Second immunoglobulin (Ig)-like domain of the nectin-like molecules Necl-1 - Necl-4 (also known as cell adhesion molecules CADM3, CADM1, CADM2, and CADM4, respectively)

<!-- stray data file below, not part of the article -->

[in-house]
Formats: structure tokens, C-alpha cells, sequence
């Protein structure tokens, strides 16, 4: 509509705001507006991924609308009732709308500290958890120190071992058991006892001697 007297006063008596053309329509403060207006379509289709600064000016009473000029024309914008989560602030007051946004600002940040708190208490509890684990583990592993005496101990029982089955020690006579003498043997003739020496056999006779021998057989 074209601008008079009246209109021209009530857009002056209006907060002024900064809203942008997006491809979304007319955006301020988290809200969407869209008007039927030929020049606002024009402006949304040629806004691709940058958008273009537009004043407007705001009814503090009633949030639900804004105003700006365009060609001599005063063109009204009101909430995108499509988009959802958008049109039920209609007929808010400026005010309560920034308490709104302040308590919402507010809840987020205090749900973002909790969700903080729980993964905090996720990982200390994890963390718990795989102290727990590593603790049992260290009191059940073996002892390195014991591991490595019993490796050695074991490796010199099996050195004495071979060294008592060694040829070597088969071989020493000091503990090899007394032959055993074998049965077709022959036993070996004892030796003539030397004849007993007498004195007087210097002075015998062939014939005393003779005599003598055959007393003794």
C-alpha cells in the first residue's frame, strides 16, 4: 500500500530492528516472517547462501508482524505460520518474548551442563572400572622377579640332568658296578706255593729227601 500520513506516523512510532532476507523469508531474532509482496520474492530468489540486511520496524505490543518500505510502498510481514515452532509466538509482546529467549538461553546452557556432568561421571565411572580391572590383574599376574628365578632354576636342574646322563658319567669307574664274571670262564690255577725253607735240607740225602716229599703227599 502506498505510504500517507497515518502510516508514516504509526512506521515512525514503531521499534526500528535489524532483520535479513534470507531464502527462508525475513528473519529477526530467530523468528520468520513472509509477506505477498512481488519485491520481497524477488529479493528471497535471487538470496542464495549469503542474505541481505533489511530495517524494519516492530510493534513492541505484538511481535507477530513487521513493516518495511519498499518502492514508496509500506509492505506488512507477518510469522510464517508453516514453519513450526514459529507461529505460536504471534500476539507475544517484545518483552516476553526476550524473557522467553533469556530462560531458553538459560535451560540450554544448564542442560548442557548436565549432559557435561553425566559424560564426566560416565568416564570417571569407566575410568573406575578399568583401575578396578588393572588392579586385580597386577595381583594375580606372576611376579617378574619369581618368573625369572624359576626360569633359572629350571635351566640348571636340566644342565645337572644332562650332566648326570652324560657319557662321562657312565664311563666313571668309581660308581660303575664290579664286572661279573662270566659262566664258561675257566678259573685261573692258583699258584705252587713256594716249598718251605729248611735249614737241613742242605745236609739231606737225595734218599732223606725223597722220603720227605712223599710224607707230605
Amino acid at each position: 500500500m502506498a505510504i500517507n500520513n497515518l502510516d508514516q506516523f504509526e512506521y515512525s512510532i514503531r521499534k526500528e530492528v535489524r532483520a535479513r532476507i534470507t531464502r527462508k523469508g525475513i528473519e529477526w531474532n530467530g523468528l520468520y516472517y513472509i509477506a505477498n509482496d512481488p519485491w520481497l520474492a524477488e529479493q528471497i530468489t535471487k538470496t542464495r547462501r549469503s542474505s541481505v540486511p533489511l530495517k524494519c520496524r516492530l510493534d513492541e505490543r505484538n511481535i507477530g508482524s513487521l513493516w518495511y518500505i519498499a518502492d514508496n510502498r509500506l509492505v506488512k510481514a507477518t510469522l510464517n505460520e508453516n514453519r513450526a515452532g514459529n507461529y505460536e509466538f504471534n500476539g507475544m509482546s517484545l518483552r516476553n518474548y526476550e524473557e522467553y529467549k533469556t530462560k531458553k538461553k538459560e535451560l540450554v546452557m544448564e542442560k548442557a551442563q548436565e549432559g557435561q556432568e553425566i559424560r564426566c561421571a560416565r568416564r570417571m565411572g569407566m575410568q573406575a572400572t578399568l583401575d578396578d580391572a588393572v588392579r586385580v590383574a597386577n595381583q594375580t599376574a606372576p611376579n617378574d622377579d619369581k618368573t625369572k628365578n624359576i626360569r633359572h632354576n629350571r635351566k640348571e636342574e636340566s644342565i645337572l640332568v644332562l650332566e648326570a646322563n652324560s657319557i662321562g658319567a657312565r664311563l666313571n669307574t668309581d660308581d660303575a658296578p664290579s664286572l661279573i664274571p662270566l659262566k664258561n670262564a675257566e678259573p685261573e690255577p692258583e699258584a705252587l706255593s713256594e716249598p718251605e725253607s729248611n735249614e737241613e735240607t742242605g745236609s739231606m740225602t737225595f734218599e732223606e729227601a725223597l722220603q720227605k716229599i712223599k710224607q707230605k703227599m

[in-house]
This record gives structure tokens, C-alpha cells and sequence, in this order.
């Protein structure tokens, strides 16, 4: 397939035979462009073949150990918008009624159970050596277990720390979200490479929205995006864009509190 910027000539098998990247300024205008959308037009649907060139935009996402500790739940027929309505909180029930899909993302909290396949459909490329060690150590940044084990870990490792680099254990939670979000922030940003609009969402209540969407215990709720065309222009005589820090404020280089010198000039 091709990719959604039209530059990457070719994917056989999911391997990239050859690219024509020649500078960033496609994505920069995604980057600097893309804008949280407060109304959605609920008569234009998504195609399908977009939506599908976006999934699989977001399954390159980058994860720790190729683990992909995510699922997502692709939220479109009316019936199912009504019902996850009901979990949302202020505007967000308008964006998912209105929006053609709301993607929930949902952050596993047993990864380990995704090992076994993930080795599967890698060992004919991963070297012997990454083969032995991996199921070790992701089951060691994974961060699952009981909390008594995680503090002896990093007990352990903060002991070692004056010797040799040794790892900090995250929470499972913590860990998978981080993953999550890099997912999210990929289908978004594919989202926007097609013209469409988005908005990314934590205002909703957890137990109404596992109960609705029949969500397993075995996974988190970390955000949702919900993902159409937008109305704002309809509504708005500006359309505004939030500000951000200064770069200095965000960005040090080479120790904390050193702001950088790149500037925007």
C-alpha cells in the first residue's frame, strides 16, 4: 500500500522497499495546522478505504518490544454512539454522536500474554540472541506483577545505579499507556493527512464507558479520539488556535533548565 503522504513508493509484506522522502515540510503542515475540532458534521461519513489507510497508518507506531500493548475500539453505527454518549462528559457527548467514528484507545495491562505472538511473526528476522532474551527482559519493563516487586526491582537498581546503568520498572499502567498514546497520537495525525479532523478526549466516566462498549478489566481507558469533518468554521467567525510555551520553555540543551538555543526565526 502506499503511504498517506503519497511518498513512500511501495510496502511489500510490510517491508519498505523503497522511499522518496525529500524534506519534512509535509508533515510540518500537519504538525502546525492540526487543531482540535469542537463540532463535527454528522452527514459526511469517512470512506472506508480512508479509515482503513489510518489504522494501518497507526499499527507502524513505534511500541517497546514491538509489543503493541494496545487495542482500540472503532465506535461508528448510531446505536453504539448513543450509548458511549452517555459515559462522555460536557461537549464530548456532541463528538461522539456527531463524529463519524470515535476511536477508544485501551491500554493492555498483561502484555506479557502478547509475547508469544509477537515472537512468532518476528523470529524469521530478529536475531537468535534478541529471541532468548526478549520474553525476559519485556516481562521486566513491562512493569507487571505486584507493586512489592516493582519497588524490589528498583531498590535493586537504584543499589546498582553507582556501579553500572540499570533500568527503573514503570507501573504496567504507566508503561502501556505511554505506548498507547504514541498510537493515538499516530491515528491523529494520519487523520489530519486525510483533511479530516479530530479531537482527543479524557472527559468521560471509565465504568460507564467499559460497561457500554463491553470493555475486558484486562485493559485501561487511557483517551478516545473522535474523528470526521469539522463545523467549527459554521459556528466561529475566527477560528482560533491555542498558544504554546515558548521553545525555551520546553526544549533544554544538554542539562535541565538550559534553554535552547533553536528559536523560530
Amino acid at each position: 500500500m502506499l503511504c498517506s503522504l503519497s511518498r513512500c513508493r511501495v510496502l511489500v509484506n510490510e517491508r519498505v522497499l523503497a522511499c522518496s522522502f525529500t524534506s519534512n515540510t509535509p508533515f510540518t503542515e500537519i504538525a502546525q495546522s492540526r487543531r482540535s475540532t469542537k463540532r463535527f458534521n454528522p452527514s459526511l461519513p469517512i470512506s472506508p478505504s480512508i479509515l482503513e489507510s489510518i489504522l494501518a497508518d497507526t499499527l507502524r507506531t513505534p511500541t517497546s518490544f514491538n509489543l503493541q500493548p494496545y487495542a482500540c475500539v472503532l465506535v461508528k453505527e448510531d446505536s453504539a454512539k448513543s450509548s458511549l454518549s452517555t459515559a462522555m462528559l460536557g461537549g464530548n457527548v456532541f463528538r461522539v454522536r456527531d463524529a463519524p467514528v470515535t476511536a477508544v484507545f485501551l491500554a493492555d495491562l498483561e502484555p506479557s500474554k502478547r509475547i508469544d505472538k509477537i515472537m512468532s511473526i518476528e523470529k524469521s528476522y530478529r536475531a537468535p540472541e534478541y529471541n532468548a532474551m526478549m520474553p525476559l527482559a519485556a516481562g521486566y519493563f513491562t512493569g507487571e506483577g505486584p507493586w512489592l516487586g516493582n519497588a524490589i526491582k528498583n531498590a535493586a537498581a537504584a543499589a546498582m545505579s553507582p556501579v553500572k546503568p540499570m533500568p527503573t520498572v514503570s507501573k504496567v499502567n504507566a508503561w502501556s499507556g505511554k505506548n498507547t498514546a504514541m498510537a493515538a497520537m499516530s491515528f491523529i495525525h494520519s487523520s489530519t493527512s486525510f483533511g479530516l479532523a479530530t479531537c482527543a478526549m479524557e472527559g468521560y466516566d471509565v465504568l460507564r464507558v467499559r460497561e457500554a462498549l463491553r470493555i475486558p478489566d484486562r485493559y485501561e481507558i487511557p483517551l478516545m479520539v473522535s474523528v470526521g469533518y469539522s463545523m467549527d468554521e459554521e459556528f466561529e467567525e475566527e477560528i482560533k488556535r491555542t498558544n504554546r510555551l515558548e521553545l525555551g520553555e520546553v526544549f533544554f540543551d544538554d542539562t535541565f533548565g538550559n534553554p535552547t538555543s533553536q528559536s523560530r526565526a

Ig2_Necl-1-4_like: domain similar to the second immunoglobulin (Ig)-like domain of the nectin-like molecules Necl-1 (also known as cell adhesion molecule 3 (CADM3)), Necl-2 (CADM1), Necl-3 (CADM2) and Necl-4 (CADM4). These nectin-like molecules have similar domain structures to those of nectins. At least five nectin-like molecules have been identified (Necl-1 - Necl-5). These have an extracellular region containing three Ig-like domains, one transmembrane region, and one cytoplasmic region. The N-terminal Ig-like domain of the extracellular region belongs to the V-type subfamily of Ig domains, is essential to cell-cell adhesion, and plays a part in the interaction with the envelope glycoprotein D of various viruses. Necl-1 and Necl-2 have Ca(2+)-independent homophilic and heterophilic cell-cell adhesion activity. Necl-1 is specifically expressed in neural tissue and is important to the formation of synapses, axon bundles, and myelinated axons. Necl-2 is expressed in a wide variety of tissues, and is a putative tumour suppressor gene, which is downregulated in aggressive neuroblastoma. Necl-3 has been shown to accumulate in tissues of the central and peripheral nervous system, where it is expressed in ependymal cells and myelinated axons. It is observed at the interface between the axon shaft and the myelin sheath. Necl-4 is expressed on Schwann cells, and plays a key part in initiating peripheral nervous system (PNS) myelination. Necl-4 participates in cell-cell adhesion and is proposed to play a role in tumor suppression.